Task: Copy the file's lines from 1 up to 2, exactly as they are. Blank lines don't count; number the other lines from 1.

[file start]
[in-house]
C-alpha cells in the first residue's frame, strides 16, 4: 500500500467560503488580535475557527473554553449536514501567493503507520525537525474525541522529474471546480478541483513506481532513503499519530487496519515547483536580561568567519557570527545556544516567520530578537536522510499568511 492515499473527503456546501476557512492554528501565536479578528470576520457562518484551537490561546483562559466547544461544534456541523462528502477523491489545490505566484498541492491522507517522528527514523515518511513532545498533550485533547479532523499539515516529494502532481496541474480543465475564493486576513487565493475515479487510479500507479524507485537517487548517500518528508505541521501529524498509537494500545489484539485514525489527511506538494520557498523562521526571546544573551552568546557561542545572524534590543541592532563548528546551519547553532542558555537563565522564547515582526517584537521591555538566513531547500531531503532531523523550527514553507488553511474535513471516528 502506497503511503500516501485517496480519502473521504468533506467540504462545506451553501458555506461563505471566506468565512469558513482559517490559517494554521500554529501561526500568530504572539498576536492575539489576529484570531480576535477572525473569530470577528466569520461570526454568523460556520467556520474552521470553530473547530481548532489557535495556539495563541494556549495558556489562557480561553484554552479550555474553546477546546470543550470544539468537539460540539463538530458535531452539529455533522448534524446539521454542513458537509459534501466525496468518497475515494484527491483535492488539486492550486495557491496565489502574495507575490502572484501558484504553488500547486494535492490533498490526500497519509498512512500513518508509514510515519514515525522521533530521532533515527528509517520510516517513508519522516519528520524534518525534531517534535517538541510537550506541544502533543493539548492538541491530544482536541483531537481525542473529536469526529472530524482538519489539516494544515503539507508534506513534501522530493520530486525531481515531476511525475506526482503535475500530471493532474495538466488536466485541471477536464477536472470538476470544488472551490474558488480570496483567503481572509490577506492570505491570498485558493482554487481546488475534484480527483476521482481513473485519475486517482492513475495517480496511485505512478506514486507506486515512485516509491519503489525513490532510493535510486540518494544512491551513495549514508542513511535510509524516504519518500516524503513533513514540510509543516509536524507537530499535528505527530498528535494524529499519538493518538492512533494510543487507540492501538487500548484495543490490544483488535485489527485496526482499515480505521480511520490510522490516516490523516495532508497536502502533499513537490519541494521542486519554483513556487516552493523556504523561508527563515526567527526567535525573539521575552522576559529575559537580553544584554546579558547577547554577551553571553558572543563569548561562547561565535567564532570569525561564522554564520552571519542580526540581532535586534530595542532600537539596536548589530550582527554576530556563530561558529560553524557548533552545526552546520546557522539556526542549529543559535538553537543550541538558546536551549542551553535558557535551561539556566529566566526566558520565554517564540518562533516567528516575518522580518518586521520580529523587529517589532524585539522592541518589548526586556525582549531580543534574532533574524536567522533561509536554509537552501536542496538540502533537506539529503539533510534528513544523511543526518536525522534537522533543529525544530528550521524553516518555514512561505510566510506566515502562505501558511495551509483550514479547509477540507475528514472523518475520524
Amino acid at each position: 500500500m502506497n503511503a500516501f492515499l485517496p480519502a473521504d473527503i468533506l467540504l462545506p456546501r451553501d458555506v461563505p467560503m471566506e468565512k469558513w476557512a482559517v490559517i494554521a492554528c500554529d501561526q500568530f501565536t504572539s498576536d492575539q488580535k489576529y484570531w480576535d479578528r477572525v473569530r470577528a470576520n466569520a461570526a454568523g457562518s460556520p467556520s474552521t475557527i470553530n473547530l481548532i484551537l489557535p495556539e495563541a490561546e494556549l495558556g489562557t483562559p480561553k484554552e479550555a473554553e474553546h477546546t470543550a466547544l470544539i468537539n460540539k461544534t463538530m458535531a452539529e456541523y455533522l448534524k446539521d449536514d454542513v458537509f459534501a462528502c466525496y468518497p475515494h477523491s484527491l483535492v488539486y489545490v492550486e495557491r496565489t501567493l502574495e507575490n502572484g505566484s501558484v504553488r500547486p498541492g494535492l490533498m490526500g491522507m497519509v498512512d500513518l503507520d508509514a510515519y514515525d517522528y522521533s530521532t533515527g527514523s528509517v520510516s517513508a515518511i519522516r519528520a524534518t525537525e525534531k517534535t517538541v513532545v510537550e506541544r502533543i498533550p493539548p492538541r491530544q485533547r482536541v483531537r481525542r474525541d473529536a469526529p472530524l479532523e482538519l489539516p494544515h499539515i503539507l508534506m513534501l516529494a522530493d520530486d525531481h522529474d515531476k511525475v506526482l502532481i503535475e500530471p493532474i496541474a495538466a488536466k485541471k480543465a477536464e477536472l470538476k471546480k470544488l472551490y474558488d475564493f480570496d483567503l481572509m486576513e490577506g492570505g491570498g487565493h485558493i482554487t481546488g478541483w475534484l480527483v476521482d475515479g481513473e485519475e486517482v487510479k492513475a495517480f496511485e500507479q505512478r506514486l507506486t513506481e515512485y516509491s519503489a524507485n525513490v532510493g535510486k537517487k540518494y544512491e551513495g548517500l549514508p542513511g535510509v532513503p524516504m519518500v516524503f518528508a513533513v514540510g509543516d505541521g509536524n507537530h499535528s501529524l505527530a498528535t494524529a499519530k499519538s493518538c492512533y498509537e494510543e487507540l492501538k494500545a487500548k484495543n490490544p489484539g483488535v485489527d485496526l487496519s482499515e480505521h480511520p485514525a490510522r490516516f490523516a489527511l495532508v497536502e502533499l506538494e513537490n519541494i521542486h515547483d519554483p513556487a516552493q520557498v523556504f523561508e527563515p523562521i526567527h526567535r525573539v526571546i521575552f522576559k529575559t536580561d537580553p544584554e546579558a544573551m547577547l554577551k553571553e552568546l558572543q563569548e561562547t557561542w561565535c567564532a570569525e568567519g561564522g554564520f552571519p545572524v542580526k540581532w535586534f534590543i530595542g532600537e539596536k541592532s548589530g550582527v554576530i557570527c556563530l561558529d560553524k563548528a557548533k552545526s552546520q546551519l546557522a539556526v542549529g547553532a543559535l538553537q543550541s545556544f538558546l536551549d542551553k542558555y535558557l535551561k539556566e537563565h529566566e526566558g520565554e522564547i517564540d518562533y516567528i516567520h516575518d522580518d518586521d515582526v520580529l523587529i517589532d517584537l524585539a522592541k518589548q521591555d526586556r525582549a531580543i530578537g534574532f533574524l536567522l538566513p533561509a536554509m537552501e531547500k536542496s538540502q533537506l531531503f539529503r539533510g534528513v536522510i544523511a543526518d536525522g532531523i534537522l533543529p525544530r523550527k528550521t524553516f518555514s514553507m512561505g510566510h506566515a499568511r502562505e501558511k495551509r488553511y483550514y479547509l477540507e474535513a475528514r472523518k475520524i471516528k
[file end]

[in-house]
C-alpha cells in the first residue's frame, strides 16, 4: 500500500467560503488580535475557527473554553449536514501567493503507520525537525474525541522529474471546480478541483513506481532513503499519530487496519515547483536580561568567519557570527545556544516567520530578537536522510499568511 492515499473527503456546501476557512492554528501565536479578528470576520457562518484551537490561546483562559466547544461544534456541523462528502477523491489545490505566484498541492491522507517522528527514523515518511513532545498533550485533547479532523499539515516529494502532481496541474480543465475564493486576513487565493475515479487510479500507479524507485537517487548517500518528508505541521501529524498509537494500545489484539485514525489527511506538494520557498523562521526571546544573551552568546557561542545572524534590543541592532563548528546551519547553532542558555537563565522564547515582526517584537521591555538566513531547500531531503532531523523550527514553507488553511474535513471516528 502506497503511503500516501485517496480519502473521504468533506467540504462545506451553501458555506461563505471566506468565512469558513482559517490559517494554521500554529501561526500568530504572539498576536492575539489576529484570531480576535477572525473569530470577528466569520461570526454568523460556520467556520474552521470553530473547530481548532489557535495556539495563541494556549495558556489562557480561553484554552479550555474553546477546546470543550470544539468537539460540539463538530458535531452539529455533522448534524446539521454542513458537509459534501466525496468518497475515494484527491483535492488539486492550486495557491496565489502574495507575490502572484501558484504553488500547486494535492490533498490526500497519509498512512500513518508509514510515519514515525522521533530521532533515527528509517520510516517513508519522516519528520524534518525534531517534535517538541510537550506541544502533543493539548492538541491530544482536541483531537481525542473529536469526529472530524482538519489539516494544515503539507508534506513534501522530493520530486525531481515531476511525475506526482503535475500530471493532474495538466488536466485541471477536464477536472470538476470544488472551490474558488480570496483567503481572509490577506492570505491570498485558493482554487481546488475534484480527483476521482481513473485519475486517482492513475495517480496511485505512478506514486507506486515512485516509491519503489525513490532510493535510486540518494544512491551513495549514508542513511535510509524516504519518500516524503513533513514540510509543516509536524507537530499535528505527530498528535494524529499519538493518538492512533494510543487507540492501538487500548484495543490490544483488535485489527485496526482499515480505521480511520490510522490516516490523516495532508497536502502533499513537490519541494521542486519554483513556487516552493523556504523561508527563515526567527526567535525573539521575552522576559529575559537580553544584554546579558547577547554577551553571553558572543563569548561562547561565535567564532570569525561564522554564520552571519542580526540581532535586534530595542532600537539596536548589530550582527554576530556563530561558529560553524557548533552545526552546520546557522539556526542549529543559535538553537543550541538558546536551549542551553535558557535551561539556566529566566526566558520565554517564540518562533516567528516575518522580518518586521520580529523587529517589532524585539522592541518589548526586556525582549531580543534574532533574524536567522533561509536554509537552501536542496538540502533537506539529503539533510534528513544523511543526518536525522534537522533543529525544530528550521524553516518555514512561505510566510506566515502562505501558511495551509483550514479547509477540507475528514472523518475520524